A Portrait of the Artist as a Young Man by James Joyce
My rating: 5 of 5 stars
I first read James Joyce's "A Portrait of the Artist as a Young Man" (1916) as an adolescent, almost 50 years ago. The novel made a huge impression on me then. The sublime beauty of Joyce's prose made it clear to me that I better become an engineer or a mathematician because I obviously had no talent for writing, even if I had dearly wanted to be a writer. I have just reread the book, and I still think it is one of the greatest works of world literature. Each of the five chapters of the book contains more wisdom and beauty than the entire Internet. The conversation between Stephen and Lynch in the fifth chapter carries way more meaning than all posts on Facebook combined.
"A Portrait" is a fictionalized autobiography of James Joyce's youth; in the novel he appears as Stephen Dedalus. Thousands of reviews by much better writers than myself are available so I will just offer some loose thoughts. J.M. Coetzee's "Boyhood" ( which I review here) deals with similar issues. It is also similar in its greatness. Coetzee's manufacturing of childhood memories is on the same level as the literary, political, and religious awakenings of Stephen Dedalus. I do not know which book I like better. They are both magnificent. Coetzee's book is politically sharper, but Joyce's is psychologically deeper. And it shows how little people changed in about one hundred years, despite all the technology.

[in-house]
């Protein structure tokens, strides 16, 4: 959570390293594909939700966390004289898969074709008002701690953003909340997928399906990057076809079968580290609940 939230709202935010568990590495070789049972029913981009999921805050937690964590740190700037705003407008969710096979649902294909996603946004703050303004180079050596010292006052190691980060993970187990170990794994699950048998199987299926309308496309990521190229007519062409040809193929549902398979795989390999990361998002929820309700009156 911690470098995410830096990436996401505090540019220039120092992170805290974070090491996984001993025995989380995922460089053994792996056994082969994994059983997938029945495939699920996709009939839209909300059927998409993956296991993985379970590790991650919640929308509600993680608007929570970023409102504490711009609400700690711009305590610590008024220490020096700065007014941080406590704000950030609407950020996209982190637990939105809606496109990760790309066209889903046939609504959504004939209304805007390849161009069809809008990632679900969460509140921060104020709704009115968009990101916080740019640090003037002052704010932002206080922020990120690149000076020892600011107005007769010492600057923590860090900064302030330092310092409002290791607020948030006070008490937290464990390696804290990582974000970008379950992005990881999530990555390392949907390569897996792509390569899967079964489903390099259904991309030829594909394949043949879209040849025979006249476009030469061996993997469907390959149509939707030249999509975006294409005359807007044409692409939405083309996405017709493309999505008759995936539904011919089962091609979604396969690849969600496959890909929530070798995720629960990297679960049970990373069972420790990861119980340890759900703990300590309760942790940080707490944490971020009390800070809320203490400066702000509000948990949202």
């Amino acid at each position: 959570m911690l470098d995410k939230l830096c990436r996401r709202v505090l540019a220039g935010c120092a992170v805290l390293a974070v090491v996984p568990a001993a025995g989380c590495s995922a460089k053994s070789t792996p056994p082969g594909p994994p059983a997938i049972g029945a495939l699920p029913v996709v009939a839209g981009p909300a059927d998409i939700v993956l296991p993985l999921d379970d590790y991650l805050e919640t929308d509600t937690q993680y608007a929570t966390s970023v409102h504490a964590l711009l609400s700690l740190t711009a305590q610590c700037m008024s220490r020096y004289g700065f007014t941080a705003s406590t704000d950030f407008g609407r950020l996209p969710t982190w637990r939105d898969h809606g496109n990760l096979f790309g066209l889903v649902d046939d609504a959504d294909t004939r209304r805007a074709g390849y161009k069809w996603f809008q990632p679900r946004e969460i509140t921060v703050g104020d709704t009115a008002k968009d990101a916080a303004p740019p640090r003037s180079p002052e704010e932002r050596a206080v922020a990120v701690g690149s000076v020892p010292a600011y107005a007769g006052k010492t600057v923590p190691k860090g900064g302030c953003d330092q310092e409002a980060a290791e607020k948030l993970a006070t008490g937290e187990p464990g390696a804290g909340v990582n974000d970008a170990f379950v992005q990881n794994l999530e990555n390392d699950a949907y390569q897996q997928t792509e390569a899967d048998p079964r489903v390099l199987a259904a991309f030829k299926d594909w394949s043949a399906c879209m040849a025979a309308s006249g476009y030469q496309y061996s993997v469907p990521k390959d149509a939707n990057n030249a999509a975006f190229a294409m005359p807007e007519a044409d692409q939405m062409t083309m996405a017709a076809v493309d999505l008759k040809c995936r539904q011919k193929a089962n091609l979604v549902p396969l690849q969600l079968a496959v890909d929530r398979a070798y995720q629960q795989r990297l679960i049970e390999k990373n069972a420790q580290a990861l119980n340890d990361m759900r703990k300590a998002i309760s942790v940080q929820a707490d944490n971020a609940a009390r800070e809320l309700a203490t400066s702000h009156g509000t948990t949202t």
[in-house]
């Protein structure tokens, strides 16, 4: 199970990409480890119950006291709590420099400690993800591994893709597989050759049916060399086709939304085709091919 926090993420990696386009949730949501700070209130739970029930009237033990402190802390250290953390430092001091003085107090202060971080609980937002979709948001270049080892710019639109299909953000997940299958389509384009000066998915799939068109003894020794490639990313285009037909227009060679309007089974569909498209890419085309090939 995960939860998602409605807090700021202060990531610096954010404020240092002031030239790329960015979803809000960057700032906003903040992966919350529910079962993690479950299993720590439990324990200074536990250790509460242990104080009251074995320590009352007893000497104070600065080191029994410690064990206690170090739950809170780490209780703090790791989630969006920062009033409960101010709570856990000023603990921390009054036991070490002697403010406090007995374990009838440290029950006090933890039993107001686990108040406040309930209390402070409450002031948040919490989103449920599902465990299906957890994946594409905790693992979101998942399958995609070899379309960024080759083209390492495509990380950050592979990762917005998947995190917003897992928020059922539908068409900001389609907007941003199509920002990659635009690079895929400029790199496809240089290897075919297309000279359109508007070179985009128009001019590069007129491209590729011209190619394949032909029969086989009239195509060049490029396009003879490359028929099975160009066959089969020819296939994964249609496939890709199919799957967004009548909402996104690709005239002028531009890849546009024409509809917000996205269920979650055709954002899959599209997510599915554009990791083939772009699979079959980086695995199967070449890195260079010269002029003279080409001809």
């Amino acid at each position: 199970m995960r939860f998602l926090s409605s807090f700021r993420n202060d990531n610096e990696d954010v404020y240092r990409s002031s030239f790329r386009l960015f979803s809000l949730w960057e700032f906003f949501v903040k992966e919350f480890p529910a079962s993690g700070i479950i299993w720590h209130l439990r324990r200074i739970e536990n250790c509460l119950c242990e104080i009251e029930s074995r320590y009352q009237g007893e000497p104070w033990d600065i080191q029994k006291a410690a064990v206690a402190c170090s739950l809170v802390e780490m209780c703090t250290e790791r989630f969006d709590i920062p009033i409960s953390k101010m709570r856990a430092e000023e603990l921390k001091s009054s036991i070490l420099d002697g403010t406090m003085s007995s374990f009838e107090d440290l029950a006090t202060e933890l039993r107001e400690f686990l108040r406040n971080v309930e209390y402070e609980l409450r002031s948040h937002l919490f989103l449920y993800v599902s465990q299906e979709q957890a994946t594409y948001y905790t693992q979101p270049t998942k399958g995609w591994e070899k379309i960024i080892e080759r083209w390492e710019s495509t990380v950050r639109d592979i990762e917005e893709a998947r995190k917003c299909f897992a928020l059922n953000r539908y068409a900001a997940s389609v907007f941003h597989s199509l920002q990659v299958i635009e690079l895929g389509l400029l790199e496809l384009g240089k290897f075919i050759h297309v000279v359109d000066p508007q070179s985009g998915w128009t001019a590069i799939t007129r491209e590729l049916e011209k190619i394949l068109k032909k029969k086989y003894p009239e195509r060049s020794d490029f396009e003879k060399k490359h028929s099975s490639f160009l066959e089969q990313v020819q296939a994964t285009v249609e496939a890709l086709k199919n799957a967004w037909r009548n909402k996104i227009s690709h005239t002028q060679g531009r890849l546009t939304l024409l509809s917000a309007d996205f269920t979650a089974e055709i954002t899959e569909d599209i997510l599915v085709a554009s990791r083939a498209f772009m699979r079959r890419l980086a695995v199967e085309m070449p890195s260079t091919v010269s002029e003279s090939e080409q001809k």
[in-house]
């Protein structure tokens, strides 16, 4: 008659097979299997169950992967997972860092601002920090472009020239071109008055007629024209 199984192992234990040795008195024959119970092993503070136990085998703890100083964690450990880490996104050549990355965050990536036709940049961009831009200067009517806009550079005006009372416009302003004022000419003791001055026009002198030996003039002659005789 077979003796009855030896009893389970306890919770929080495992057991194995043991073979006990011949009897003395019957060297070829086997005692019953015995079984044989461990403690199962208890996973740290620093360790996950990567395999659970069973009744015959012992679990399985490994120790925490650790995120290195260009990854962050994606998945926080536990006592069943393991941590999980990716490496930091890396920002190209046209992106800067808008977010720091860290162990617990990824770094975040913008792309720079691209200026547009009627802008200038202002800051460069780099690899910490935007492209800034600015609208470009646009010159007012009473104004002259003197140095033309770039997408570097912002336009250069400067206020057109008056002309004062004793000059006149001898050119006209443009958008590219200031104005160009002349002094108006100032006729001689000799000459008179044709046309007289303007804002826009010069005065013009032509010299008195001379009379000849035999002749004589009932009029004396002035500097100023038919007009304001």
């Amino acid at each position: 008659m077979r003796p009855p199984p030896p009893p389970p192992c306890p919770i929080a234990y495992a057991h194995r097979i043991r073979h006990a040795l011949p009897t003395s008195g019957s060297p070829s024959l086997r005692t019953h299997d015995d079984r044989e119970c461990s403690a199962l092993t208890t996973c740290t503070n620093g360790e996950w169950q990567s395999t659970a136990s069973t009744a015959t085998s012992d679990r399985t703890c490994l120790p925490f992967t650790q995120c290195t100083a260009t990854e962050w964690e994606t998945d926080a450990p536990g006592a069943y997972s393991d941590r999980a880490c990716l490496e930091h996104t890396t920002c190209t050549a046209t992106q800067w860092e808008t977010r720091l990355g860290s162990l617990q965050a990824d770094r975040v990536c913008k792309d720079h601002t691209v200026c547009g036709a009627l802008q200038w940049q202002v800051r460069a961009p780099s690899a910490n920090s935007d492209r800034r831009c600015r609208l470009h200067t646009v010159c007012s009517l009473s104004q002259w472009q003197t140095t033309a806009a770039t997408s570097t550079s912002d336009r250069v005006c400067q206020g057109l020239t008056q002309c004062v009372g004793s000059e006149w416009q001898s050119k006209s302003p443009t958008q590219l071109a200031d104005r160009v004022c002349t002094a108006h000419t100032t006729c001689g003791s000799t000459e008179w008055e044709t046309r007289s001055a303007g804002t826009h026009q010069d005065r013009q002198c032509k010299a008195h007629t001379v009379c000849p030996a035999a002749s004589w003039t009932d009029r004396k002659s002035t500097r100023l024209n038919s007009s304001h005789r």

The first chapter, about Stephen's childhood, is to me the most striking. The broken sentence patterns convey the fragmentary nature of childhood memories. In the third chapter we witness Stephen's struggles with emerging sexuality ("The sootcoated packet of pictures which he had hidden in the flue of the fireplace and in the presence of whose shameless or bashful wantonness he lay for hours sinning in thought and deed."). The chapter also contains monumental Jesuit sermons on the horrors of hell and the nature of sin. The fifth chapter showcases Stephen's growing fascination with language. The famous conversation between Stephen and Lynch about arts and beauty is the focus of that chapter. As is the later conversation between Stephen and Cranly.
Here's a passage from the fifth chapter: "A soft liquid joy flowed through the words where soft long vowels hurtled noiselessly and fell away, lapping and flowing back and ever shaking the white bells of their waves in mute chime and mute peal and soft low swooning cry; and he felt that the augury he had sought in the wheeling darting birds and in the pale space of sky above him had come forth from his heart like a bird from a turret quietly and swiftly." Utterly magnificent. J.M. Coetzee writes equally beautifully, but his strength - because of his education - is the mathematical precision of the language rather than Joyce's lyricism.
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